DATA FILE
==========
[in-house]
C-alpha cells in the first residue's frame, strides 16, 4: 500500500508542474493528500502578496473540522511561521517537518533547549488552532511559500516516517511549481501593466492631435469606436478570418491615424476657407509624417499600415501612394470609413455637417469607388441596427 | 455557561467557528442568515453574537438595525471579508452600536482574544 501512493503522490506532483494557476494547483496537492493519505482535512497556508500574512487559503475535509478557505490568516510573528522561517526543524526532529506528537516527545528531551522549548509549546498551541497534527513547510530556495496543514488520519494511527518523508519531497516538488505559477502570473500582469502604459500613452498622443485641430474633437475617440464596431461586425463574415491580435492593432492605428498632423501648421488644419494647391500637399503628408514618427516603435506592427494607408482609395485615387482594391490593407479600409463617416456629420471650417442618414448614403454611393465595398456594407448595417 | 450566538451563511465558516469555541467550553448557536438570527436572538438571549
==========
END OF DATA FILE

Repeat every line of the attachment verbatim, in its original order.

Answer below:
[in-house]
C-alpha cells in the first residue's frame, strides 16, 4: 500500500508542474493528500502578496473540522511561521517537518533547549488552532511559500516516517511549481501593466492631435469606436478570418491615424476657407509624417499600415501612394470609413455637417469607388441596427 | 455557561467557528442568515453574537438595525471579508452600536482574544 501512493503522490506532483494557476494547483496537492493519505482535512497556508500574512487559503475535509478557505490568516510573528522561517526543524526532529506528537516527545528531551522549548509549546498551541497534527513547510530556495496543514488520519494511527518523508519531497516538488505559477502570473500582469502604459500613452498622443485641430474633437475617440464596431461586425463574415491580435492593432492605428498632423501648421488644419494647391500637399503628408514618427516603435506592427494607408482609395485615387482594391490593407479600409463617416456629420471650417442618414448614403454611393465595398456594407448595417 | 450566538451563511465558516469555541467550553448557536438570527436572538438571549